My primary research topic is heroin trafficking in New England. Between the summers of 2013 and 2017 I observed a network of Brooklyn-based heroin traffickers as they operated in a rural small town. More recently I have been writing about the observations from my fieldwork, describing the trafficking route that has emerged along Interstate 91 in New England. I have been focusing on the extension of the urban drug market into rural areas, the processes by which the traffickers network with local users, and the politics of ridesharing that have emerged as the traffickers have operated.
I have also been working on an autobiography project with a high-ranking member of the Latin Kings gang in Lawrence (MA). Although he began this project in federal prison in North Carolina, it was confiscated there before he could complete it, so we have been working together since 2016 to recreate his writing in Roxbury, Boston (MA). Since this man was also a drug trafficker in New England, this project is related to my previous research. In both projects I am attempting to write about these traffickers in a way that creates more compassion for their experiences. Most often they are not trafficking to make lucrative profits, but instead because they have no other way to support their families.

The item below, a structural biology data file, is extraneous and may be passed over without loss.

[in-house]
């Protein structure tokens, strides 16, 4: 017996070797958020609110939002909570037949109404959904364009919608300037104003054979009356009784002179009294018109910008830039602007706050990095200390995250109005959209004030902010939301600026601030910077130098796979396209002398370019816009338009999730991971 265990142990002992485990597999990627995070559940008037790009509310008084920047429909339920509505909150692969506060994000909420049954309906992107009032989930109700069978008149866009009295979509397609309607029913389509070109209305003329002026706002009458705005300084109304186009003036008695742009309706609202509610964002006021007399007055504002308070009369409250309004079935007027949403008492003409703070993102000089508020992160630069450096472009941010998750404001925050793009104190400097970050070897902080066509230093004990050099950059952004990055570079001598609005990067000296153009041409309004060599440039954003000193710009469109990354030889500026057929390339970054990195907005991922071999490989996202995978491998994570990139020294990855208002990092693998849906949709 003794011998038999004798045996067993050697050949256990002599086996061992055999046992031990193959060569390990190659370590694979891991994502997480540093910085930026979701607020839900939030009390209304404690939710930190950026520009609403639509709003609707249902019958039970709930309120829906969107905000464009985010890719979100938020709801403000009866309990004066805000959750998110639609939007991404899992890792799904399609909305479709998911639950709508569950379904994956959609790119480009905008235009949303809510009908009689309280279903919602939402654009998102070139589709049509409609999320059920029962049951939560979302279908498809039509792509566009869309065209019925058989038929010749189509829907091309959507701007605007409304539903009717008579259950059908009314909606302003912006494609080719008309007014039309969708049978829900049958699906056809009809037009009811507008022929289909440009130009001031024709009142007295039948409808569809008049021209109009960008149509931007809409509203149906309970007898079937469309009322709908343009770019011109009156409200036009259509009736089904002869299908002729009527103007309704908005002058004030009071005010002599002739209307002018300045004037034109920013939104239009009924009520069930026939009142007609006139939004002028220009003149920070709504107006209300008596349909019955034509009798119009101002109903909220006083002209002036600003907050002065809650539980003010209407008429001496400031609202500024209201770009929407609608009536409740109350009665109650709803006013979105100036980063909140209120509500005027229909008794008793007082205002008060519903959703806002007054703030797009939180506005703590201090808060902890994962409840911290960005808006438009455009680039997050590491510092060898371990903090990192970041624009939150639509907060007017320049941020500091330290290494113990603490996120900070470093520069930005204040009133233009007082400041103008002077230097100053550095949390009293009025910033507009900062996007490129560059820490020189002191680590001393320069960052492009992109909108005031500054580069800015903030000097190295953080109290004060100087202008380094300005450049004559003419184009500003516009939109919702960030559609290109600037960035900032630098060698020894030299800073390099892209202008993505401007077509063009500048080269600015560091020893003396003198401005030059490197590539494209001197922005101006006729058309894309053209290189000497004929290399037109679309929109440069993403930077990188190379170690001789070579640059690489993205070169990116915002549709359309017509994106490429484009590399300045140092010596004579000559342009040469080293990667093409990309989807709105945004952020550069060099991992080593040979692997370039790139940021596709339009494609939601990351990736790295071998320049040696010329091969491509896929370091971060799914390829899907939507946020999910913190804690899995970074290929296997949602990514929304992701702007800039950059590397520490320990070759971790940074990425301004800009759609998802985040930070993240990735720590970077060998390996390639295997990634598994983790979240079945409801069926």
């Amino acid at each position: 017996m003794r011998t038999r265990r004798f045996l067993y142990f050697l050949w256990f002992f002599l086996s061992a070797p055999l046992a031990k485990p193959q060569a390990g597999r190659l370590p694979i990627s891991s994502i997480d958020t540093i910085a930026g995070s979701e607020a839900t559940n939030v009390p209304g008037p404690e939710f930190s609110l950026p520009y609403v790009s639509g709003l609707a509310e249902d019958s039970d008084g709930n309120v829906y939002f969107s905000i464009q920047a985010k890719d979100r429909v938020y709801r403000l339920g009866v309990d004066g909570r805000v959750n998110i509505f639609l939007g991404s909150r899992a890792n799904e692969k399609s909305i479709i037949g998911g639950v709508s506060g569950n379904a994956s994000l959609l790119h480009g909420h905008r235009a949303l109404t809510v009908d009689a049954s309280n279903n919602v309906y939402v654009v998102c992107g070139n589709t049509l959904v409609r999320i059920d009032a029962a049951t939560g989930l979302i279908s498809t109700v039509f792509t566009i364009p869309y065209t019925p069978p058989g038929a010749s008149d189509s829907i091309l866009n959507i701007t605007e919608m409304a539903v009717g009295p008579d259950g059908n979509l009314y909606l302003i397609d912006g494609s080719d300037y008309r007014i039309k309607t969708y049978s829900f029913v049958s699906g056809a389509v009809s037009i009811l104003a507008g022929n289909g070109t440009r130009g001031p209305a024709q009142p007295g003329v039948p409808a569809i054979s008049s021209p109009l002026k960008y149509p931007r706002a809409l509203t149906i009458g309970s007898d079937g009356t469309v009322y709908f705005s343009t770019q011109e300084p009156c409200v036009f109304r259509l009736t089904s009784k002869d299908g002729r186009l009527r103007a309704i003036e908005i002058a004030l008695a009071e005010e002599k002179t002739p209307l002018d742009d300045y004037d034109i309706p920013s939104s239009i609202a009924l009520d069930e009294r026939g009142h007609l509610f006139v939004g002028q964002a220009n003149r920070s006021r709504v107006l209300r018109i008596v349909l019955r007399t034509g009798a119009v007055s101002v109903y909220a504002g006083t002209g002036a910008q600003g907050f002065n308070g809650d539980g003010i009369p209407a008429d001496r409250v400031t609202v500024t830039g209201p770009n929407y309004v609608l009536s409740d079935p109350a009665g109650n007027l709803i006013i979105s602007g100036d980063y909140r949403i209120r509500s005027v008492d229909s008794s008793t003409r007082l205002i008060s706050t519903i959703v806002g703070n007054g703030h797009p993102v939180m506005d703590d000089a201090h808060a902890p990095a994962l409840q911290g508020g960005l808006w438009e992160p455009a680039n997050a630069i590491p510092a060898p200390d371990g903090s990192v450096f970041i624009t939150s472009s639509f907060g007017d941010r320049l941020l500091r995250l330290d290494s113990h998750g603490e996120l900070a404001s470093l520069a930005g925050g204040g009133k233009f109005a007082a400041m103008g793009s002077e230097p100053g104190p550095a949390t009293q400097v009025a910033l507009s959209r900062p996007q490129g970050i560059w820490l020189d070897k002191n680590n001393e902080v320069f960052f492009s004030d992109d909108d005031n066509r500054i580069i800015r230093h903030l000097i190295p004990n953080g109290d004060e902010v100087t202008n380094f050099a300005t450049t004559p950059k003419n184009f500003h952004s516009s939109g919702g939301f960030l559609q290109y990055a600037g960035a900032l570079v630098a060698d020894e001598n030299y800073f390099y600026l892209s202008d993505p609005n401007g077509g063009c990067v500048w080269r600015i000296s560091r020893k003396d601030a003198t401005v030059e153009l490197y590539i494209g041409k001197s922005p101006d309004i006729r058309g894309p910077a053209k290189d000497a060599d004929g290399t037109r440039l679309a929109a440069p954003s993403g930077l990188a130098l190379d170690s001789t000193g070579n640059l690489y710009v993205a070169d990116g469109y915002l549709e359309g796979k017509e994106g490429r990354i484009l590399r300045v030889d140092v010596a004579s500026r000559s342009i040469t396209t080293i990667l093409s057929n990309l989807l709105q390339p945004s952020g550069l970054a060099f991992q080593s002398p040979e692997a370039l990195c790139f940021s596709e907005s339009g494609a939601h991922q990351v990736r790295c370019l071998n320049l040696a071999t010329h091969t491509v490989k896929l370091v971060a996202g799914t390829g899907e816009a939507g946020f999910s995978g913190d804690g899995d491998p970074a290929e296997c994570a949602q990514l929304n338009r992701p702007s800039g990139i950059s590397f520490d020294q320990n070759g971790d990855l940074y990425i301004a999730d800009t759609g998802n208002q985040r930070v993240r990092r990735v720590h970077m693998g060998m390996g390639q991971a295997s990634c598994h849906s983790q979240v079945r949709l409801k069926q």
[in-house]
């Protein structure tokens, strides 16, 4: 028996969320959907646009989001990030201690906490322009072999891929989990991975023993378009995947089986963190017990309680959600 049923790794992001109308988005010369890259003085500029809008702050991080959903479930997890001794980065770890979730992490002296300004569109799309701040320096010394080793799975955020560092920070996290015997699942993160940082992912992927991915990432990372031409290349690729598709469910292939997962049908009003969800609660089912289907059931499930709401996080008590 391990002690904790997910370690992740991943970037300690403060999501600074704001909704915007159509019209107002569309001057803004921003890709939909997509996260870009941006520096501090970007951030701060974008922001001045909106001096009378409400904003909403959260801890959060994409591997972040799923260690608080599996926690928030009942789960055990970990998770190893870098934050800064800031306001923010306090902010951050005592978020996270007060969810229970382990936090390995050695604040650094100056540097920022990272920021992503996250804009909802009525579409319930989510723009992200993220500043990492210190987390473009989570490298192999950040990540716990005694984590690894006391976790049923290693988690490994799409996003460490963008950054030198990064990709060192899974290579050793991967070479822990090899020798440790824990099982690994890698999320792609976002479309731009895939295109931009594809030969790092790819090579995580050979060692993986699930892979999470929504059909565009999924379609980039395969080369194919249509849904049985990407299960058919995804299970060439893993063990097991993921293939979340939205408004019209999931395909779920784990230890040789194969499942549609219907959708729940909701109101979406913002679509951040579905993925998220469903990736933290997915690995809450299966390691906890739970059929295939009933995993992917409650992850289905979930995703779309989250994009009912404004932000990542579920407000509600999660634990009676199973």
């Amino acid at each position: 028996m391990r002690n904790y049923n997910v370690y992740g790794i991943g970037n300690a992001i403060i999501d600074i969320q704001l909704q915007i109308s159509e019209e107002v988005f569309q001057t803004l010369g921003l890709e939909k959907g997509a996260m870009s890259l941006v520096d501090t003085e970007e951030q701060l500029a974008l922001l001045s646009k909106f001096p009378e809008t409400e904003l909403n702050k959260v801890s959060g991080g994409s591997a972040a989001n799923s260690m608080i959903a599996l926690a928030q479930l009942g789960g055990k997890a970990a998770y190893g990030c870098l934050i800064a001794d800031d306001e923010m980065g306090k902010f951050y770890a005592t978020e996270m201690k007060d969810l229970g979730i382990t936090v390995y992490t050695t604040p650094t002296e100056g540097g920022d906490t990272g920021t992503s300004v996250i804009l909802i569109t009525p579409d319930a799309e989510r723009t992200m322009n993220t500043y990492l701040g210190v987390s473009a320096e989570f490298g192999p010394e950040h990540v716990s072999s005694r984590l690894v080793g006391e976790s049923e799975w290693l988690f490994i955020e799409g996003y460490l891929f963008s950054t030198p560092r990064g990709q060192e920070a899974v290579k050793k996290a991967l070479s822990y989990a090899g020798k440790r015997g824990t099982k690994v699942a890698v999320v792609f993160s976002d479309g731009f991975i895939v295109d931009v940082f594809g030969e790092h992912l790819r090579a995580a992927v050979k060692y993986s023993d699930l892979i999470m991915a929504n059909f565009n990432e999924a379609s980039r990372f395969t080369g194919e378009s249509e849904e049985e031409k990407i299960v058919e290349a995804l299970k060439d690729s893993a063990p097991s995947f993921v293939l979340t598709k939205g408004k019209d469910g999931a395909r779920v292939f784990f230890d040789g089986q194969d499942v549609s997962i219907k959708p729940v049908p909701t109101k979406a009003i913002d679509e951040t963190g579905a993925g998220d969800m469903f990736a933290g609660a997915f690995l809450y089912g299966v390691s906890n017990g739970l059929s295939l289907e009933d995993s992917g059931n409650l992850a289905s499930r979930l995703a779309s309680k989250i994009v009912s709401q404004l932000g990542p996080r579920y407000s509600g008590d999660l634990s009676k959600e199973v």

In the future I hope to do ethnography in globalized cities and cities that are known for being cosmopolitan. I hope to study how people from different cultures interact in these cities, and how their interactions are facilitated by particular public spaces. By interviewing local architects, business owners, and urban planners, I hope to learn more about how these spaces are designed. More specifically I hope to learn more about how the features of their designs have facilitated interactions between people from different cultures.